I guess I’m proof positive that an old dog can learn new tricks. I was a bit concerned as I considered registering for the early-October statistical learning seminar in Boston. Though in possession of and familiar with the book The Elements of Statistical Learning by course instructors Trevor Hastie, Robert Tibshirani and colleague Jerome Friedman, it had been some time since I’d participated in an intensive, multiday training course. Besides, the trip would be quite expensive, and I wasn’t sure how receptive my partners would be to me skipping out for a few days and spending a large chunk of our discretionary funds. I ruminated on whether to commit when I first saw the announcement in midsummer, but the October 6-7 course dates closed the deal. I could spend all day Sunday the 5th gadding about Boston, visiting with friends, and maybe even experiencing live, post-season baseball.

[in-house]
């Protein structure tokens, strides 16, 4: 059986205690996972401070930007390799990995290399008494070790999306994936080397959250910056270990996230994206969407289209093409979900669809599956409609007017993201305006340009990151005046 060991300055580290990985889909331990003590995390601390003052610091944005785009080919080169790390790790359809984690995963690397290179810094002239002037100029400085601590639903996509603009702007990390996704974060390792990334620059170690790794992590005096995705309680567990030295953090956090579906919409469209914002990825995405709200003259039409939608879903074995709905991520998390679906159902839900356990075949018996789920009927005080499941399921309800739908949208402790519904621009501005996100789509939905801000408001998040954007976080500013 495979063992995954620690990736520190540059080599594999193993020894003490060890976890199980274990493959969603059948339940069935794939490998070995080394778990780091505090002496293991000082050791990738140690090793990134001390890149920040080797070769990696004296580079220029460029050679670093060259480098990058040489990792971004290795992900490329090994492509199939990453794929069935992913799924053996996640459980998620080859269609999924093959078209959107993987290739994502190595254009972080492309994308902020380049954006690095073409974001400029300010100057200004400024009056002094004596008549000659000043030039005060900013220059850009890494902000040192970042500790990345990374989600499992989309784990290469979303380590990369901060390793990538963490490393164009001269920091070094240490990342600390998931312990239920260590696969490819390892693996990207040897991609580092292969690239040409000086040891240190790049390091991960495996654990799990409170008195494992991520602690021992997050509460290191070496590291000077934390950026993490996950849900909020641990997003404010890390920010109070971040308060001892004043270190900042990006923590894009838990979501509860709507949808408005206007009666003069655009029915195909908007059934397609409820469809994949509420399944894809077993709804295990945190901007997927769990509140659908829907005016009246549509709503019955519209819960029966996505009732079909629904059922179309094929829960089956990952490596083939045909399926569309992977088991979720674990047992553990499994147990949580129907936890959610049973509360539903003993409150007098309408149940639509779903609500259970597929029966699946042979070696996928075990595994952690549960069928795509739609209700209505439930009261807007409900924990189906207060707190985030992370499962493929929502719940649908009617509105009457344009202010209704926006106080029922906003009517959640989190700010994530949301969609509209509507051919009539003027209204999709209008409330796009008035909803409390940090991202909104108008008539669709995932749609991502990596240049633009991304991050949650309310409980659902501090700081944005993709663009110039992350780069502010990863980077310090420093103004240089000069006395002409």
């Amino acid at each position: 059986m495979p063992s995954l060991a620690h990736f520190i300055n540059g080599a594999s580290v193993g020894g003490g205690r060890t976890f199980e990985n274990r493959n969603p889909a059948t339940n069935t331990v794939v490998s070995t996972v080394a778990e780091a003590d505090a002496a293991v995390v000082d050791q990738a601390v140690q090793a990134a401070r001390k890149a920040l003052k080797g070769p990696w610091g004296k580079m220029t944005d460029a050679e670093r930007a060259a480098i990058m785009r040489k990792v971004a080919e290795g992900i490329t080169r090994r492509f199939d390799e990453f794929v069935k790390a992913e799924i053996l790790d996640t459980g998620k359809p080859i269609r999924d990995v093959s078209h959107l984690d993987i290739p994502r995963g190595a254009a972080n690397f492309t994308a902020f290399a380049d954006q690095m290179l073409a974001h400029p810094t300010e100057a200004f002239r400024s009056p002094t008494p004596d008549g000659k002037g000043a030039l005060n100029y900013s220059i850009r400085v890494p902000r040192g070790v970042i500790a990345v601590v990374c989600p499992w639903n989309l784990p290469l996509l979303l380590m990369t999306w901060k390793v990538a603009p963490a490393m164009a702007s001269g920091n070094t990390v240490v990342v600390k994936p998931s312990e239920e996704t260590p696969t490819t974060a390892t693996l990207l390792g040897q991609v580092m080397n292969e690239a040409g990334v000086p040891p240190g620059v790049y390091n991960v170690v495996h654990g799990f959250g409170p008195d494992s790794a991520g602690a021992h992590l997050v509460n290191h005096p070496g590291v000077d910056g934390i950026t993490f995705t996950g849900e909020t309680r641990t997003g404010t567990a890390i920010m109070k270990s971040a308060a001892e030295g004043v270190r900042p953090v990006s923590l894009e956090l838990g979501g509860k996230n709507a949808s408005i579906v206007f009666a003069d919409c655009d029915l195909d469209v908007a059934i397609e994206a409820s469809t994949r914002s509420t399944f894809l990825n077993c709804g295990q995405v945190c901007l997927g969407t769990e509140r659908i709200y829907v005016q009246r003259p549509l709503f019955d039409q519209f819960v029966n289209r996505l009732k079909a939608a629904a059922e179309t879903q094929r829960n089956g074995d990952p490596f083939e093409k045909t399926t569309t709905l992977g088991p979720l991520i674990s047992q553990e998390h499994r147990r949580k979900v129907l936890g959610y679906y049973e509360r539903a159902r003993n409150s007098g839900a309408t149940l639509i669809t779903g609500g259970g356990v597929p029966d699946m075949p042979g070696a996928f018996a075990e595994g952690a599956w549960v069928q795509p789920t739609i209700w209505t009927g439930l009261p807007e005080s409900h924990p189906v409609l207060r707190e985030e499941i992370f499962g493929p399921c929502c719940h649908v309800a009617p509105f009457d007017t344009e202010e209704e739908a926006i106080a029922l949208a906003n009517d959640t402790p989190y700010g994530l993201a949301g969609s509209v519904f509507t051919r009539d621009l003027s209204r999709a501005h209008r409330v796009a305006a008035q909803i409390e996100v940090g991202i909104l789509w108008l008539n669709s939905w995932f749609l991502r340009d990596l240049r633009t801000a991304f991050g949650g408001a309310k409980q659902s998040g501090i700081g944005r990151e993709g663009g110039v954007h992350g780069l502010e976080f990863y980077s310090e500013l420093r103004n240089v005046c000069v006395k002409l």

On my early Sunday morning flight from Chicago to Boston, I prepped for Monday by reviewing the Breiman article discussed in my last column, as well as a thoughtful 1997 sister article by Jerome Friedman, entitled “Data Mining and Statistics: What’s the Connection?” Like Breiman, Friedman envisions an expanding academic analytics world - one that is progressing far beyond the purview of the traditional statistics currently taught in universities. He sees the then emerging field of data mining as a close match to statistics in the types of problems addressed, arguing that both statistics and data mining should make accommodations to more closely collaborate for the common good. Friedman cautions that an isolated discipline of statistics will lose students, researchers and standing to other, evolving information sciences.

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